When the World Health Organization listed processed meat as a group 1 human carcinogen in 2015, I became terrified of processed meat and didn’t to eat any meat for an entire month. My fear caused me to not even conduct research on what a group 1 human carcinogen is, the studies supporting the World Health Organizations’ decision to list processed meat as a human carcinogen, and whether or not I could still consume processed meat. I have dedicated this blog post to answering some of the previous concerns I had about consuming processed meat in the hopes that it will inform others to make rational decisions about eating or not eating processed meats.

Before delving into the research concerning processed meat, there should be an understanding of what is considered processed meat, and what the group 1 human carcinogen categorization means. The World Health Organization defines processed meat as “meat that has been transformed through salting, curing, fermentation, smoking, or other processes to enhance flavor or improve preservation.” Examples of processed meats are bacon, sausage, salami, hot dogs, processed deli meats, cured ham, and corned beef. The group 1 categorization of processed meats means the World Health Organization deems there is an acceptable amount of evidence supporting the link between the consumption of processed meat and cancer risk. While reading through a number of studies about processed meat and cancer risk, I noticed the results in a majority of the studies showed positive associations between the consumption of meat and cancer risk. A study published in the British Journal of Cancer is a slight exception to these studies. The research is a case control study completed in Uruguay between 1996-2004. 6, 060 subjects with a variety of cancers, including lung, oral cavity, stomach, colon, female breast, and prostate, were interviewed via food frequency questionnaires about their consumption of 64 different food items. The processed meats on the food frequency questionnaire are bacon, sausage, mortadella, salami, saucisson, hot dog, ham, and air-dried and salted lamb. An unconditional linguistic multiple regression was used to determine the relative risks of having cancer by using ORs (odds ratio). The results showed that all of the processed meats in the study, except for bacon and sausage, were associated with high relative risks. However, the discussion of this study interpreted all processed meats increasing cancer risk. This research cast doubts about overgeneralizing that all processed meats are carcinogens, and more studies should be conducted on specific processed meats to determine if only certain ones are cancer inducers.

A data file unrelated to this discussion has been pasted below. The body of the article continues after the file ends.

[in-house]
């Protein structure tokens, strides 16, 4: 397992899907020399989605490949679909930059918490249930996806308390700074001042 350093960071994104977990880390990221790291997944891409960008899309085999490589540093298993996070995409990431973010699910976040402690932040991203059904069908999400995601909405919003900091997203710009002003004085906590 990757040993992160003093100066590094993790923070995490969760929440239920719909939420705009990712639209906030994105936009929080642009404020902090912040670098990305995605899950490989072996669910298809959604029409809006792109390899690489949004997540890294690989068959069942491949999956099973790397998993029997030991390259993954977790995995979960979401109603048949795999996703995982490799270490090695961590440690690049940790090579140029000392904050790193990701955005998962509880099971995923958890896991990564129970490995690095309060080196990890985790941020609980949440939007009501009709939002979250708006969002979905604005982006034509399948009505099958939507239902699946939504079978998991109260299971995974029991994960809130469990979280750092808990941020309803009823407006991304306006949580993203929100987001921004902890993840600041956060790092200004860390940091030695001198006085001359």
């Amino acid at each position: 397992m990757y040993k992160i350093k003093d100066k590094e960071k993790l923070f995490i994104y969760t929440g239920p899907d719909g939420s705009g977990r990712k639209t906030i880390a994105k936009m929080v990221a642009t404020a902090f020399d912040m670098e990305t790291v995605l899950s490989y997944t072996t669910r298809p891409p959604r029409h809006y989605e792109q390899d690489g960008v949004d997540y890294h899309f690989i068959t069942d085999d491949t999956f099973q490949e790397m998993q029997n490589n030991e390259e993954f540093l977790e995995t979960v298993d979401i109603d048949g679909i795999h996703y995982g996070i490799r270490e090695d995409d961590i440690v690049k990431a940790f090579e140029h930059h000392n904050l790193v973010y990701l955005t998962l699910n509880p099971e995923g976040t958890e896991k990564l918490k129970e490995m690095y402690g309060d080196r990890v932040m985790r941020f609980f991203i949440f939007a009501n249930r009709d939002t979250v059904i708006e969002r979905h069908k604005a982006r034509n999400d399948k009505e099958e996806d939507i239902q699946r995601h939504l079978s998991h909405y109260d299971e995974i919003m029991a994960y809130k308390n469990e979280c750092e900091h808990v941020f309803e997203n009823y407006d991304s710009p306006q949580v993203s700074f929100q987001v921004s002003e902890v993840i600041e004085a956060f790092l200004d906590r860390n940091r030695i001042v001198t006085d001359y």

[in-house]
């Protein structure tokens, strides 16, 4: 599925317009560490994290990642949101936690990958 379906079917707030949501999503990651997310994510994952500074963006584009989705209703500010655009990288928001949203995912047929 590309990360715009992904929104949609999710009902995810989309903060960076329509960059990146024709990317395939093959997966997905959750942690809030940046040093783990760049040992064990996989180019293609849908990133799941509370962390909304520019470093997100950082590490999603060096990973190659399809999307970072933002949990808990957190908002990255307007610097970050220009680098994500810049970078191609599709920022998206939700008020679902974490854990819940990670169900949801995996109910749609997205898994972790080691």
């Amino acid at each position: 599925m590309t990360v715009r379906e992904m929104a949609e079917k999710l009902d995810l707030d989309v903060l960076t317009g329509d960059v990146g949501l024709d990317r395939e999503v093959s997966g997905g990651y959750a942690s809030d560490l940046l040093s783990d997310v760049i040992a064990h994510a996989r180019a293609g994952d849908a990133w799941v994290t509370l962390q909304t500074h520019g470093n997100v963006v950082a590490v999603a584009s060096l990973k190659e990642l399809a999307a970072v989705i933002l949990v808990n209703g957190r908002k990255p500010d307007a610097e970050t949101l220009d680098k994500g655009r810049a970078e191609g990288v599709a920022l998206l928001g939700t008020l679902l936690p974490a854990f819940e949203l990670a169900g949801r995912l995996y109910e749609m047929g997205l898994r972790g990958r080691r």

Although studies have shown that the consumption of processed meats increases the risk of cancer, I do not believe there is any harm in sparingly eating a piece of bacon or any other processed meat.

*Note: An odds ratio is a statistical measure used to determine if an outcome will occur based on the presence or absence of an exposure.

Works Cited:

  1. Stefani, E. De, P. Boffetta, A. L. Ronco, H. Deneo-Pellegrini, P. Correa, G. Acosta, M. Mendilaharsu, M. E. Luaces, and C. Silva. “Processed Meat Consumption and Risk of Cancer: A Multisite Case–control Study in Uruguay.” Br J Cancer British Journal of Cancer9 (2012): 1584-588. Web. 13 Mar. 2016. 
  2. Chan, Doris S. M., Rosa Lau, Dagfinn Aune, Rui Vieira, Darren C. Greenwood, Ellen Kampman, and Teresa Norat. “Red and Processed Meat and Colorectal Cancer Incidence: Meta-Analysis of Prospective Studies.” PLoS ONE6 (2011): n. pag. Web. 13 Mar. 2016.
  3. “Q&A on the Carcinogenicity of the Consumption of Red Meat and Processed Meat.” World Health Organization. N.p., Oct. 2015. Web. 14 Mar. 2016. 
  4. Mccullough, M. L., S. M. Gapstur, R. Shah, E. J. Jacobs, and P. T. Campbell. “Association Between Red and Processed Meat Intake and Mortality Among Colorectal Cancer Survivors.” Journal of Clinical Oncology22 (2013): 2773-782. Web. 14 Mar. 2016.
  5. Lam, T. K., A. J. Cross, D. Consonni, G. Randi, V. Bagnardi, P. A. Bertazzi, N. E. Caporaso, R. Sinha, A. F. Subar, and M. T. Landi. “Intakes of Red Meat, Processed Meat, and Meat Mutagens Increase Lung Cancer Risk.” Cancer Research3 (2009): 932-39. Web. 14 Mar. 2016.
  6. Choi, Yuni, Sujin Song, Yoonju Song, and Jung Eun Lee. “Consumption of Red and Processed Meat and Esophageal Cancer Risk: Meta-analysis.” World Journal of Gastroenterology : WJG. Baishideng Publishing Group Co., Limited, n.d. Web. 14 Mar. 2016.
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